(label_ref:SI 45)
            (label_ref:SI 51)
            (label_ref:SI 57)
            (label_ref:SI 63)
        ]
        (const_int 0 [0x0])
        (const_int 0 [0x0])) -1 (nil)
    (nil))

(note 17 13 18 3 [bb 3] NOTE_INSN_BASIC_BLOCK)

----

So how would I do it?  I'd embed the addr_vec/addr_diff_vec inside the
insn that refers to it.  For x86,

(insn 13 83 14 2 (set (reg/f:SI 61)  ; this loads the address of the
      (addr_vec:SI [                 ; addr_vec, which is off in .rodata
            (label_ref:SI 25)
            (label_ref:SI 31)
            (label_ref:SI 37)
            (label_ref:SI 43)
            (label_ref:SI 49)
            (label_ref:SI 55)
            (label_ref:SI 61)
            (label_ref:SI 67)
        ]) -1 (nil)
    (nil)))

(insn 14 13 15 2 (set (reg:SI 62)
        (mem/u/c:SI (plus:SI (mult:SI (reg/v:SI 60 [ x ])
                    (const_int 4 [0x4]))
                (reg/f:SI 61)) [0 S4 A8])) -1 (nil)
    (nil))

(jump_insn 15 14 16 2 (set (pc)
       (reg:SI 62)) -1 (nil)
    (nil))

(barrier 16 15 25)

(code_label 25 16 ...)  ; code for each case begins here

and for VAX, 

(jump_insn 11 4 79 0 (set (pc)
        (if_then_else (leu (minus:SI (reg/v:SI 23 [ x ])
                    (const_int 0 [0x0]))
                (const_int 7 [0x7]))
            (plus:SI (sign_extend:SI (mem:HI (plus:SI (mult:SI
        (minus:SI (reg/v:SI 23 [ x ])
                                    (const_int 0 [0x0]))
                                (const_int 2 [0x2]))
                            (pc)) [0 S2 A8]))
                  (addr_diff_vec:HI (pc)
         [
            (label_ref:SI 21)
            (label_ref:SI 27)
            (label_ref:SI 33)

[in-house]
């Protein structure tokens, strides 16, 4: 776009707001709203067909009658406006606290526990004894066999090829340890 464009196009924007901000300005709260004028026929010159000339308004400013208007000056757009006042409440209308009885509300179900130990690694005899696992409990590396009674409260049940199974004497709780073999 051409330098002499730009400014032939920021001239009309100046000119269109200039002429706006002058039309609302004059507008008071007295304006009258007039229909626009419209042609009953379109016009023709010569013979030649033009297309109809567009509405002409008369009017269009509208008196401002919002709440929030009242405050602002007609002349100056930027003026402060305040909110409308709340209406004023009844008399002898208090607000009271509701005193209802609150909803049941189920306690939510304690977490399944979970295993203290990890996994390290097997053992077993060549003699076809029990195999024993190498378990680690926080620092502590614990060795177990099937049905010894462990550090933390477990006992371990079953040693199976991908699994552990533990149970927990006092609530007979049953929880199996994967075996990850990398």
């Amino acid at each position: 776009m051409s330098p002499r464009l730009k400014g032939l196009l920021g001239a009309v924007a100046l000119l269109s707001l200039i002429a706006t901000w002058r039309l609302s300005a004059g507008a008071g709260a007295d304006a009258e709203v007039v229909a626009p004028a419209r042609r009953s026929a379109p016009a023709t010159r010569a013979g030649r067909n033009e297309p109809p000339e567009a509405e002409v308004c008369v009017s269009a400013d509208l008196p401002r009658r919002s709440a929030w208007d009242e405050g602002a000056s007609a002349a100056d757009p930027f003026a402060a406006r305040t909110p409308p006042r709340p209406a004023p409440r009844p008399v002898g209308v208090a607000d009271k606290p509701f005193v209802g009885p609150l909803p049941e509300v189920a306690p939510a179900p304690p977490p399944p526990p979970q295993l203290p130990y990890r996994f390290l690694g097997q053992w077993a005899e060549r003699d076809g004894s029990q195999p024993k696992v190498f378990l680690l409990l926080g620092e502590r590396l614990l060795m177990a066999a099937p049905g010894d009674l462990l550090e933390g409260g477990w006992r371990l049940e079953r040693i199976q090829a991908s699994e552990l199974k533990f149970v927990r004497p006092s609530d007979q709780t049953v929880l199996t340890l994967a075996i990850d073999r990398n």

(label_ref:SI 39)
            (label_ref:SI 45)
            (label_ref:SI 51)
            (label_ref:SI 57)
            (label_ref:SI 63)
        ]
        (const_int 0 [0x0])
        (const_int 0 [0x0])))
            (pc))) -1 (nil)
    (nil))

(note 79 11 ... NOTE_INSN_BASIC_BLOCK)

The output routine for the insn that contains the addr_vec or
addr_diff_vec is then responsible for emitting assembly that does the
right thing.  I would also remove direct support for casesi from the
tree-to-RTL expander.  Let it generate a canonical sequence that
includes the range check as separate insns, and if the combiner can't
crunch it all back together, the VAX port can deal with it in
peepholes.  That puts the burden of generating optimal code for this
not-very-popular port on the port maintainers, where it belongs.

(It should be noted that there are a lot of ports that use the
"casesi" expander, but in all cases other than VAX there appears to be
no good reason for this - they're just duplicating what stmt.c would
do if it had only "tablejump" to work with.  I was particularly
curious to see if the s390 had a similar instruction to the VAX, but
if it does we aren't using it.)

zw


Index Nav: [Date Index] [Subject Index] [Author Index] [Thread Index]
Message Nav: [Date Prev] [Date Next] [Thread Prev] [Thread Next]